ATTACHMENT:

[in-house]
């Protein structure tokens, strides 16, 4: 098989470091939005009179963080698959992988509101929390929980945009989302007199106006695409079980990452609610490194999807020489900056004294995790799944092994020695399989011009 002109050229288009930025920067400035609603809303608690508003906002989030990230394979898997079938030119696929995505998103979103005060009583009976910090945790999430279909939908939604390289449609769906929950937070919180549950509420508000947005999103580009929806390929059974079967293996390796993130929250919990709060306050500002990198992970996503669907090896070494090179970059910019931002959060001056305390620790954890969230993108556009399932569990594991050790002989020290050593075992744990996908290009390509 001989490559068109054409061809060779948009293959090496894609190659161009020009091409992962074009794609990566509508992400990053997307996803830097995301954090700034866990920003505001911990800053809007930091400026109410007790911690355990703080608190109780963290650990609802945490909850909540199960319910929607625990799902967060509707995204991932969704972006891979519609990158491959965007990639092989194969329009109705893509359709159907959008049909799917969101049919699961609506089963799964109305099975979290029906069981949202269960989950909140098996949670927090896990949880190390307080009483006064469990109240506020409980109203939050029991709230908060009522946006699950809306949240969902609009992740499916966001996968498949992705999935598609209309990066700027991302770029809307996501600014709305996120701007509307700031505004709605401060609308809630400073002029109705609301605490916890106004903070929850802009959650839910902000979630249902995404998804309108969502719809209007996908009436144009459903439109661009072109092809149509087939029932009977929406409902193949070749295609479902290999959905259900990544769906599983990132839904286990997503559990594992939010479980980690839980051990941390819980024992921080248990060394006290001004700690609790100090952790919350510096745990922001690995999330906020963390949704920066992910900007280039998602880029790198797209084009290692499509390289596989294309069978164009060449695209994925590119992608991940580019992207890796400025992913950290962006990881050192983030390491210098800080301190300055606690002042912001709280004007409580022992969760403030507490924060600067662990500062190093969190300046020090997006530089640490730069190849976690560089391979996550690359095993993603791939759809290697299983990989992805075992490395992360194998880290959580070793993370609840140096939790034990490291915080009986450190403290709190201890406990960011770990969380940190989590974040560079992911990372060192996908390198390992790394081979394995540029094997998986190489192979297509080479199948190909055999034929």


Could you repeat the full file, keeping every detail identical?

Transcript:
[in-house]
């Protein structure tokens, strides 16, 4: 098989470091939005009179963080698959992988509101929390929980945009989302007199106006695409079980990452609610490194999807020489900056004294995790799944092994020695399989011009 002109050229288009930025920067400035609603809303608690508003906002989030990230394979898997079938030119696929995505998103979103005060009583009976910090945790999430279909939908939604390289449609769906929950937070919180549950509420508000947005999103580009929806390929059974079967293996390796993130929250919990709060306050500002990198992970996503669907090896070494090179970059910019931002959060001056305390620790954890969230993108556009399932569990594991050790002989020290050593075992744990996908290009390509 001989490559068109054409061809060779948009293959090496894609190659161009020009091409992962074009794609990566509508992400990053997307996803830097995301954090700034866990920003505001911990800053809007930091400026109410007790911690355990703080608190109780963290650990609802945490909850909540199960319910929607625990799902967060509707995204991932969704972006891979519609990158491959965007990639092989194969329009109705893509359709159907959008049909799917969101049919699961609506089963799964109305099975979290029906069981949202269960989950909140098996949670927090896990949880190390307080009483006064469990109240506020409980109203939050029991709230908060009522946006699950809306949240969902609009992740499916966001996968498949992705999935598609209309990066700027991302770029809307996501600014709305996120701007509307700031505004709605401060609308809630400073002029109705609301605490916890106004903070929850802009959650839910902000979630249902995404998804309108969502719809209007996908009436144009459903439109661009072109092809149509087939029932009977929406409902193949070749295609479902290999959905259900990544769906599983990132839904286990997503559990594992939010479980980690839980051990941390819980024992921080248990060394006290001004700690609790100090952790919350510096745990922001690995999330906020963390949704920066992910900007280039998602880029790198797209084009290692499509390289596989294309069978164009060449695209994925590119992608991940580019992207890796400025992913950290962006990881050192983030390491210098800080301190300055606690002042912001709280004007409580022992969760403030507490924060600067662990500062190093969190300046020090997006530089640490730069190849976690560089391979996550690359095993993603791939759809290697299983990989992805075992490395992360194998880290959580070793993370609840140096939790034990490291915080009986450190403290709190201890406990960011770990969380940190989590974040560079992911990372060192996908390198390992790394081979394995540029094997998986190489192979297509080479199948190909055999034929």